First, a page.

Dispute becomes economic | Inquirer Opinion

Dispute becomes economic

The maritime standoff between the Philippines and China in the disputed Scarborough Shoal escalated into an economic conflict on Friday following a Chinese clampdown on Philippine banana exports to China and on travel of Chinese tourists to the country.

The clampdown came in the wake of a peaceful protest in Manila in front of the Chinese consular office denouncing the  increasing “bullying” of the Philippines by Beijing and demanding the pullout of Chinese vessels from the shoal, which is claimed by both the Philippines and China.


It marked a pileup by Beijing of a repertoire of measures to pressure the Philippines to give up its claim to Scarborough Shoal. The actions included intimidating diplomatic negotiations; coercive deployment of Chinese vessels outnumbering those of the Philippines in the waters around the shoal; and setting loose Chinese fishermen to poach in a lagoon in the shoal and blocking efforts by Philippine Coast Guard vessels to stop the incursions.

The latest Chinese move amounted to an economic boycott as a weapon of nonviolent retaliation.


An Inquirer reporter in Beijing wrote that China on Friday accused the Philippines of escalating tensions over territorial disputes in the South China Sea, named by the Philippines as the West Philippine Sea, by fomenting protests by Filipinos in Manila and in other parts of the world.

The Philippine government distanced itself from the protests, saying that it was initiated by a group of private citizens  outraged by the predatory incursions of a flotilla of Chinese vessels in the vicinity of the shoal since April 10.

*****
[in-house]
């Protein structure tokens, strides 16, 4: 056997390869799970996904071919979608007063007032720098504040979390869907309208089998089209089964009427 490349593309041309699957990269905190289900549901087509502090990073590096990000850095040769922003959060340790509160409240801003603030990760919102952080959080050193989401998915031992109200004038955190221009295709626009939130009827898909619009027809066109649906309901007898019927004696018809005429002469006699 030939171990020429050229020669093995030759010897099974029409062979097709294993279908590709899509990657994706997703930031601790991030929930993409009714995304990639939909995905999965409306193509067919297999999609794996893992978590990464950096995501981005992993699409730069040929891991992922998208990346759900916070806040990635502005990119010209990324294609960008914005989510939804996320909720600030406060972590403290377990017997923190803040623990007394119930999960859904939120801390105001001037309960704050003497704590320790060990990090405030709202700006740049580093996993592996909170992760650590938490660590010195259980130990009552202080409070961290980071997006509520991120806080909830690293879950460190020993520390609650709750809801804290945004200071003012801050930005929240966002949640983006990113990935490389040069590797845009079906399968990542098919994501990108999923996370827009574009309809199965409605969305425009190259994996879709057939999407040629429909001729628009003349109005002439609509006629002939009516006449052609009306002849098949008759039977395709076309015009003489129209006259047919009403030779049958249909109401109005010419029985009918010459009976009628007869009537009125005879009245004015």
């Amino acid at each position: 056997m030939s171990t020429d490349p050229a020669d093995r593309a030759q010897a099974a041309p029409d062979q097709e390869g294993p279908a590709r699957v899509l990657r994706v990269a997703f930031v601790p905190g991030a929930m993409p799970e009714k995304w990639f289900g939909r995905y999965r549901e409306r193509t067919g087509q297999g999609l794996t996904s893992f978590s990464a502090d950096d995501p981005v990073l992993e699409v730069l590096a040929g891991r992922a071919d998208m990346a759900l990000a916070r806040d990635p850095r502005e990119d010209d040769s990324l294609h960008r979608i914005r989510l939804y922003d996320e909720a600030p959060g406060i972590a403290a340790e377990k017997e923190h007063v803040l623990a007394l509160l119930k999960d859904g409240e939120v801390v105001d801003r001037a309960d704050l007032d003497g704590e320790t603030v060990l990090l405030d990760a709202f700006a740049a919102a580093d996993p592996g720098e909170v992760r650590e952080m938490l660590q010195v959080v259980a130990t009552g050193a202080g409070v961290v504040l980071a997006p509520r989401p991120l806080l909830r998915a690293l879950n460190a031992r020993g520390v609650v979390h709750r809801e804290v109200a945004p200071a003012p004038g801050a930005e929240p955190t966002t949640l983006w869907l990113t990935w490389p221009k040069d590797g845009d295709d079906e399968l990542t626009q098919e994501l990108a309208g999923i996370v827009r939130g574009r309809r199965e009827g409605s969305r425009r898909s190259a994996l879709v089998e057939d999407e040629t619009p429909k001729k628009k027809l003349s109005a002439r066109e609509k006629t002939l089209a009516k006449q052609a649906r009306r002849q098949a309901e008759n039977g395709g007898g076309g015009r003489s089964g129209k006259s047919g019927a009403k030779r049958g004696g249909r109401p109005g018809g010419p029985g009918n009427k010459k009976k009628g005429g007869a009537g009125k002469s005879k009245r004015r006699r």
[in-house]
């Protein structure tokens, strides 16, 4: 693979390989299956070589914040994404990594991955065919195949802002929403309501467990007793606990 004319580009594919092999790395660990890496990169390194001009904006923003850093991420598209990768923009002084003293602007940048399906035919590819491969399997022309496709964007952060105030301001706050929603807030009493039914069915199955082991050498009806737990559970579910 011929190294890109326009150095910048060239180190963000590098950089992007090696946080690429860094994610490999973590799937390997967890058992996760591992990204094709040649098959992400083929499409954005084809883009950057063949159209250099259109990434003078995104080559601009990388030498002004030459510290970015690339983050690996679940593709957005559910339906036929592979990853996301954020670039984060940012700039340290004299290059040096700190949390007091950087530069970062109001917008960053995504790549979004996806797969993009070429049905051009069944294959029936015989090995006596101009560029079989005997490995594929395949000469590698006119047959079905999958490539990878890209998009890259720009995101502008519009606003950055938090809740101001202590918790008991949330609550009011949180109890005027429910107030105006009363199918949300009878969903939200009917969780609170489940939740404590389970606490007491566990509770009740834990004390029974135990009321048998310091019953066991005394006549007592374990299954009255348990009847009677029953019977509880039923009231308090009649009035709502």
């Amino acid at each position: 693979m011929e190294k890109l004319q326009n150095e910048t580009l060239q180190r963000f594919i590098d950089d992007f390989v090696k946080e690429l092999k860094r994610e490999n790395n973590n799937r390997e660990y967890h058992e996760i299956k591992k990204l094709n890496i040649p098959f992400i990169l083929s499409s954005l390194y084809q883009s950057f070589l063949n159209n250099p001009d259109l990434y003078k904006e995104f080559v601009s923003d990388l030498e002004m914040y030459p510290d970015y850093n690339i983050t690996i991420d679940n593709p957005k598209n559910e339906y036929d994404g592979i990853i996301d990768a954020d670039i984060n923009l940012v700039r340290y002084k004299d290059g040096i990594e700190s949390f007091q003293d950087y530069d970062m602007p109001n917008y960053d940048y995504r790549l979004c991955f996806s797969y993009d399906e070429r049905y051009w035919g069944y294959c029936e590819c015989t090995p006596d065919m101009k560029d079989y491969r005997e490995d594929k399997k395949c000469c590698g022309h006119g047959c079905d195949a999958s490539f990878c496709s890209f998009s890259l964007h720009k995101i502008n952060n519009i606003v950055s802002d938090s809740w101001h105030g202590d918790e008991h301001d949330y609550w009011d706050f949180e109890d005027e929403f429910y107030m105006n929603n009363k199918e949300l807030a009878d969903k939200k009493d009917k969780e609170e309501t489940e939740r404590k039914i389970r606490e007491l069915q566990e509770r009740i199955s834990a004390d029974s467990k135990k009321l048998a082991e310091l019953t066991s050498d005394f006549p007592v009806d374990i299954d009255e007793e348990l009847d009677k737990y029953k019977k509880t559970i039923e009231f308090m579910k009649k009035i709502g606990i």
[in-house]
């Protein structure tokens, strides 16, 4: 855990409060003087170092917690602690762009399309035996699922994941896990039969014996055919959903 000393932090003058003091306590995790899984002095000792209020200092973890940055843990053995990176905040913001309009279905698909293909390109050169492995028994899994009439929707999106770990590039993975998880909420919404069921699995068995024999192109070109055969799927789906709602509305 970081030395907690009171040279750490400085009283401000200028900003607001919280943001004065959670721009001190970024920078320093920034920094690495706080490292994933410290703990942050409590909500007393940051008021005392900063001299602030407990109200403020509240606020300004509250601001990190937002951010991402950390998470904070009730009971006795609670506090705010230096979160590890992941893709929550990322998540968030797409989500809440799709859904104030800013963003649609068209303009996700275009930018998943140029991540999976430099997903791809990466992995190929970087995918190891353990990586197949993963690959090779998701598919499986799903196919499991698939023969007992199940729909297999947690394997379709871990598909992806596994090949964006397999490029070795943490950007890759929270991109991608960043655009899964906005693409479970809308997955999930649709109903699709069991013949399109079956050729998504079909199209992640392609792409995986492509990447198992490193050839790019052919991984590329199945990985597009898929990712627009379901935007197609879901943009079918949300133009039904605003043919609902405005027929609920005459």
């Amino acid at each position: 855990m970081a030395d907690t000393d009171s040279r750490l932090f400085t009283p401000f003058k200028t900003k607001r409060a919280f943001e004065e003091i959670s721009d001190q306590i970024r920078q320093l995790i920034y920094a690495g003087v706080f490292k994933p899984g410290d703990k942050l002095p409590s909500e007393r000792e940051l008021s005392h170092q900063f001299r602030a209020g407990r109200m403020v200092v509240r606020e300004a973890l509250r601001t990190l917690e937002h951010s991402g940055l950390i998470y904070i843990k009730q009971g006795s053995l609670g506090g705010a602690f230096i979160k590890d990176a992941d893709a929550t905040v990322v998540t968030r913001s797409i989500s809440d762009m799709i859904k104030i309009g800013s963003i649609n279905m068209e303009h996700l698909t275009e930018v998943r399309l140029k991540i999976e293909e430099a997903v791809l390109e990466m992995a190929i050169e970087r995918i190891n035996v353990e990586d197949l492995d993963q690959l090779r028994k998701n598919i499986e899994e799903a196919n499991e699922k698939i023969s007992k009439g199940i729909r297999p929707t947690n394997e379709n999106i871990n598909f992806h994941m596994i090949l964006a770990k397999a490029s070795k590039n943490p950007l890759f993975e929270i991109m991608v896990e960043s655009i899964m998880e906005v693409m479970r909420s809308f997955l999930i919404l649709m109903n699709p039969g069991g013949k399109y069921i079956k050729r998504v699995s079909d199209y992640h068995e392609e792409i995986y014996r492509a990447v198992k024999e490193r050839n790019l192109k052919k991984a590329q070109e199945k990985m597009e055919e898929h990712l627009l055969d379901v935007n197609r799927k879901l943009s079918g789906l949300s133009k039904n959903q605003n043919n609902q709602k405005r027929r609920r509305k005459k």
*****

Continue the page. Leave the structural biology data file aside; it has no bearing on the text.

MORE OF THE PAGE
The protests highlighted the rising anti-Chinese public opinion in the Philippine fueled by the Chinese maritime incursions in Scarborough Shoal, in particular, and, in general, in the aggressive projection of the expansion of China’s blue water Navy in the South China Sea, over which Beijing claims hegemony based on archival historical documents.

China move assertive

Bloomberg has reported that tensions had risen since the standoff began last month, and “China has become more assertive over claims  to the oil- and gas-rich waters of the South China Sea, while the US, which has  a mutual defense treaty with the Philippines, has shifted its military posture toward the Asia-Pacific region.”

On Friday, the Inquirer reported from Beijing that China had suspended some tourist tours to the Philippines and ordered tighter inspections of imported Philippine fruits, such as bananas, of which China is the single largest buyer.

The Chinese countermeasures had an immediate impact on the Philippine stock market.


According to Bloomberg, in a report published in the Manila Standard Today newspaper, tourism-related stocks fell for the second straight session on Thursday, following the announcement of the travel restrictions by Beijing. The fall brought down the benchmark index for the first time this month below 5,200.